Here’s something I’ve noticed: Even families with what are considered good dental plans often end up suffering significant out-of-pocket expenses each year. Dental plans only pay up to a certain point and then the costs fall to the patient.
As with your car or anything else that has to be “fixed” every so often, the way to save money in the long term is through sound preventive maintenance and to avoid those big dental bills, the best way to do this is with natural tooth care.
Not only will your healthy teeth promote a brighter smile, not having to write those checks to the dentist should get you grinning from ear to ear.
Eat the Right Food
If you’re like most of us you remember your mom telling you that candy was going to rot your teeth at Halloween and all the other major holidays where candy is handed out like business cards at a sales convention. Okay, that’s fine; it teaches us what’s bad for our teeth, but how about taking a proactive approach and concentrating on what’s good for our teeth? That would be even better.
Sugar is bad because it leads to plague, which leads to the bacteria that eat away the enamel of our teeth. Therefore, foods that naturally reduce bacteria around our teeth would be good and some delicious foods do this, like cranberries, cinnamon, raspberries and blueberries. Can you see yourself substituting some of those for a sugary snack?
Those foods are working from the outside-in to reduce tooth decay, let’s talk about some foods that work from the inside-out to improve our dental health. Researchers have found that our modern diet distorts our blood chemistry and the way to put things back in order is by getting vitamins A,D,E and K—the fat-soluble vitamins—via whole foodd and natural sources. Grass fed animals, shellfish and wild fish are among the best sources for these vitamins and especially the organ meat.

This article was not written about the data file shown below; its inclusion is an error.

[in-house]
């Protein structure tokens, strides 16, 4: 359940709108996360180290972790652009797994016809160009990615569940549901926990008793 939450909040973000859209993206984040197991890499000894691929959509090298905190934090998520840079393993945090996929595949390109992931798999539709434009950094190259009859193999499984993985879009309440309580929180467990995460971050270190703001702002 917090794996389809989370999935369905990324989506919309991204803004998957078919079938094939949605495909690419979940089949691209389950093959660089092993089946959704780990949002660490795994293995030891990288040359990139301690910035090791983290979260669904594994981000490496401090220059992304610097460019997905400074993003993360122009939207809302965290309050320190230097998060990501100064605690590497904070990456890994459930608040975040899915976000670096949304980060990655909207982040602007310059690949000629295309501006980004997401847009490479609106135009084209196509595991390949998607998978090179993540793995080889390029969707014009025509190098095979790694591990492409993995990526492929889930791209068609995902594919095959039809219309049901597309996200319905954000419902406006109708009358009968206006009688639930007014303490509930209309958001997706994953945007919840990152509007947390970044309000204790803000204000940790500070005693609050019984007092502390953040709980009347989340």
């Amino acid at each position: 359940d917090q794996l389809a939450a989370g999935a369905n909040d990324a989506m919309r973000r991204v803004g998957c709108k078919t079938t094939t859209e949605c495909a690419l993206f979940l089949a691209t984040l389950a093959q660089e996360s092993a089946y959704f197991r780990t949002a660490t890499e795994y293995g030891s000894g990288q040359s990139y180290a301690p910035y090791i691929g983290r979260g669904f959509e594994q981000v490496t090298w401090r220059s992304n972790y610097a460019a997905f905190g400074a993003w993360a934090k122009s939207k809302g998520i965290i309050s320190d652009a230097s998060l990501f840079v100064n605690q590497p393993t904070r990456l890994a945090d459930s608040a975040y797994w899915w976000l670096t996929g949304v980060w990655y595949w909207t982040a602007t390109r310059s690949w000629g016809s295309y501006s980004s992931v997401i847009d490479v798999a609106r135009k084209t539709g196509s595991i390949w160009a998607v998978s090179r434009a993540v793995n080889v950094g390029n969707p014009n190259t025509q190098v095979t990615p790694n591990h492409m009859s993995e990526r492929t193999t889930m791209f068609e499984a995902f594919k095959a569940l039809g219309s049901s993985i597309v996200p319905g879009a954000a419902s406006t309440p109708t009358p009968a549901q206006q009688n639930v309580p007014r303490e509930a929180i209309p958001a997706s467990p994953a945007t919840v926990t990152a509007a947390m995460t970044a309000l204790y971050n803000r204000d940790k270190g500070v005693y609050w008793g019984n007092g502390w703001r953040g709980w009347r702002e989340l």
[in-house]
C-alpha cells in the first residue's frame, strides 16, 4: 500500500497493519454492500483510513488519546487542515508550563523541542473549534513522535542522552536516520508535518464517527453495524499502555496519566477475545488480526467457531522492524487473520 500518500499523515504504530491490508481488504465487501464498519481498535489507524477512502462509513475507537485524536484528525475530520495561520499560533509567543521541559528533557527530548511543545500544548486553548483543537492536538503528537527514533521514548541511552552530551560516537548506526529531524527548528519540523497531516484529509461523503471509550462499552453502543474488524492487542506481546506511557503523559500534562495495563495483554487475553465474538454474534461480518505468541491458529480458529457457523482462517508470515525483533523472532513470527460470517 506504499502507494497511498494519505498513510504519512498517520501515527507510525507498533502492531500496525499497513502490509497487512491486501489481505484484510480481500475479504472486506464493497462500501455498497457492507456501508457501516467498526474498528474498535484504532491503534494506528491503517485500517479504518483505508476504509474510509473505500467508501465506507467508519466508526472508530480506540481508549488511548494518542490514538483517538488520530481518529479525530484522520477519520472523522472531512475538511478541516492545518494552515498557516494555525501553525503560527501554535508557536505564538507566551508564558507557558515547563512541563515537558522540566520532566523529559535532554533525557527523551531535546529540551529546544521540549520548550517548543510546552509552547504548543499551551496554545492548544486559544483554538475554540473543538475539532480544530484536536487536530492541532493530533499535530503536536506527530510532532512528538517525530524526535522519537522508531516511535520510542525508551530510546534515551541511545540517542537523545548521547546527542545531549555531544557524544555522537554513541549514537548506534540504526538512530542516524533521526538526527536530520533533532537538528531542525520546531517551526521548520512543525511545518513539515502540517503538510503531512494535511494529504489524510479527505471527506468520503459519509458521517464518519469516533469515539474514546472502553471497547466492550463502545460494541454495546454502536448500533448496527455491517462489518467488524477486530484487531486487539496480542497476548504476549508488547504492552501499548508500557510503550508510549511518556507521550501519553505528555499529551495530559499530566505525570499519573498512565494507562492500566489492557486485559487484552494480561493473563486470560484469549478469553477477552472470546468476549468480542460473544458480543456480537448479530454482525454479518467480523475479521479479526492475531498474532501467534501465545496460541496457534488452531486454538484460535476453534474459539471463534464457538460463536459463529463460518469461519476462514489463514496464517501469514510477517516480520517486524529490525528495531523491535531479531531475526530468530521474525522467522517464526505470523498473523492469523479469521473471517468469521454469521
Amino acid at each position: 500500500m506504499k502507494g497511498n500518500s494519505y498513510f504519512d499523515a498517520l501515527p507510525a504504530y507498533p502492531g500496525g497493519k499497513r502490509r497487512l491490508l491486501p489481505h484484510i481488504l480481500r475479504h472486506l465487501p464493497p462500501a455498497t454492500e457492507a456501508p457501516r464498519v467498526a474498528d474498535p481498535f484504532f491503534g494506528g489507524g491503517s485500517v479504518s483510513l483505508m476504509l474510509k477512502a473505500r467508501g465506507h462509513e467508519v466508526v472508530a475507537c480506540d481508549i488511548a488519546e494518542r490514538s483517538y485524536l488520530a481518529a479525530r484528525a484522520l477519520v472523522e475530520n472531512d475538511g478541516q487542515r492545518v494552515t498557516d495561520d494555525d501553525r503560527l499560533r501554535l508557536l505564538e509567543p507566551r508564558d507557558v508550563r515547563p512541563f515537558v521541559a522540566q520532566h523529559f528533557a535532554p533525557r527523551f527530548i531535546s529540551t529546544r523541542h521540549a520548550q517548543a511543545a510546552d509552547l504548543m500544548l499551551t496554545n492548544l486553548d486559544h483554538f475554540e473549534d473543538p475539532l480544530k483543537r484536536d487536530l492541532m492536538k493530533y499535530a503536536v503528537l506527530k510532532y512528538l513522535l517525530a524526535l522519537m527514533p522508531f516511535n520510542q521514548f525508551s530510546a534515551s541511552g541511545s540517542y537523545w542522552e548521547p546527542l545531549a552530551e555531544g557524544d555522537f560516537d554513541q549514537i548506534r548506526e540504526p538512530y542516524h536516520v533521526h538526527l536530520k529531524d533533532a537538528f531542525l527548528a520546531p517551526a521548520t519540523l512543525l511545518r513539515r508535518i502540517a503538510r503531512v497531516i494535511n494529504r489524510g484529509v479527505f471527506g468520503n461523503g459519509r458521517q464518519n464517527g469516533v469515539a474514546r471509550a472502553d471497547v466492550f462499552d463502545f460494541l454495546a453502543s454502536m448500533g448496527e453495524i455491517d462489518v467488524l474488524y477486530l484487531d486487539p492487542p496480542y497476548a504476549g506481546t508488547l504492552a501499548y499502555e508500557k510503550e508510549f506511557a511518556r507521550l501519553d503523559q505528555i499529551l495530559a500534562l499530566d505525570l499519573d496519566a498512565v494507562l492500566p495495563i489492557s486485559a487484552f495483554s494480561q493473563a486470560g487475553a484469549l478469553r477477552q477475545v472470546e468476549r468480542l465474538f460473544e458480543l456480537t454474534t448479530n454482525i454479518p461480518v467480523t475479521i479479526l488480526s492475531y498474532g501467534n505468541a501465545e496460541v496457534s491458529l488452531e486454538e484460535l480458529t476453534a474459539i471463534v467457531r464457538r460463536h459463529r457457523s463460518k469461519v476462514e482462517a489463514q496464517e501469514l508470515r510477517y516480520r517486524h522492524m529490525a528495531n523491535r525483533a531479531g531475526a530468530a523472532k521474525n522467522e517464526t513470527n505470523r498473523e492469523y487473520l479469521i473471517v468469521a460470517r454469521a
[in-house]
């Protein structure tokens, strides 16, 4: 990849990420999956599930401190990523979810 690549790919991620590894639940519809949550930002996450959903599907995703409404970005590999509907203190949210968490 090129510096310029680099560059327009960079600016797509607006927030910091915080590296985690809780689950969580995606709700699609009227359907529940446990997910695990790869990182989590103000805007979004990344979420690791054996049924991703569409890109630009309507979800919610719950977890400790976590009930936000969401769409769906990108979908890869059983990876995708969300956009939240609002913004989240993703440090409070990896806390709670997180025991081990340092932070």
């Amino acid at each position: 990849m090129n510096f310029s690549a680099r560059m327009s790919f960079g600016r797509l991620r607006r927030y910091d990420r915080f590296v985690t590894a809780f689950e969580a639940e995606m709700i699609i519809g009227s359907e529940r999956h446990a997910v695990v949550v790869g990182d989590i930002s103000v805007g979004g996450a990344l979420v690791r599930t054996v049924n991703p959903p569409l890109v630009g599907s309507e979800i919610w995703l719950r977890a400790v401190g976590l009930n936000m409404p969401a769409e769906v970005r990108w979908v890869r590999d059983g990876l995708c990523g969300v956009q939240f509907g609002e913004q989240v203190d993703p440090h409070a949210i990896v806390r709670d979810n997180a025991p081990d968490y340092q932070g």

There are also good plant sources for fat-soluble vitamin E, including these grains: oats, barley, rye and wheat. But since grains can go rancid quickly, which destroys the benefits, you need to make sure they haven’t been processed or stored too long.
Natural foods rich in calcium are also said to promote good dental health. Eat a lot of dark leafy green vegetables, almonds, figs, chickpeas and use sesame seeds on your food. Other beneficial and mineral-rich foods include pumpkin seeds, kale, kelp, blackstrap molasses and dulse.
High fiber foods promote the production of saliva which is nature’s way of restoring the right pH in our mouths. Instead of sugary sodas, drink a lot of water, milk and unsweetened tea. By the way, if you’re in the habit of sipping a soda all day long, that’s one of the worst things you can do for your teeth.
Brush Often with a Natural Toothpaste
The old adage of brushing after every meal is a good one. Do you keep a toothbrush at work? Have you considered how much eating you do throughout the work day? It can be very significant, especially if your office insists on birthday celebrations and bringing in “special treats.”
Find a natural toothpaste you like and stick with it. Keep a tube along with a toothbrush at work and use them whenever you eat. Time is the culprit here. Would you let your opponent get a 25-yard head start in a 100-meter dash? If you’re only brushing before you go to bed at night, you’re giving bacteria inside your mouth that kind of advantage.
Stay Away from Metal Fillings
Work hard to avoid tooth fillings, or amalgams. Typically these are 50-70 percent mercury which is extremely toxic. Further, they tend to fail over time and then your teeth require even more significant, and costly, restoration work.
The key here is to find the right dentist. Talk to friends, family members and neighbors about their dentists. When you’re interviewing dentists discuss your desire to use natural oral care as much as possible and your hope to avoid amalgams. See if your prospective dentist is willing to monitor small cavities before drilling them out and filling in the holes.
Chris Turberville-Tully is a marketing strategist for Dental Implants Dentists in the UK, a comprehensive directory of local implant surgeons.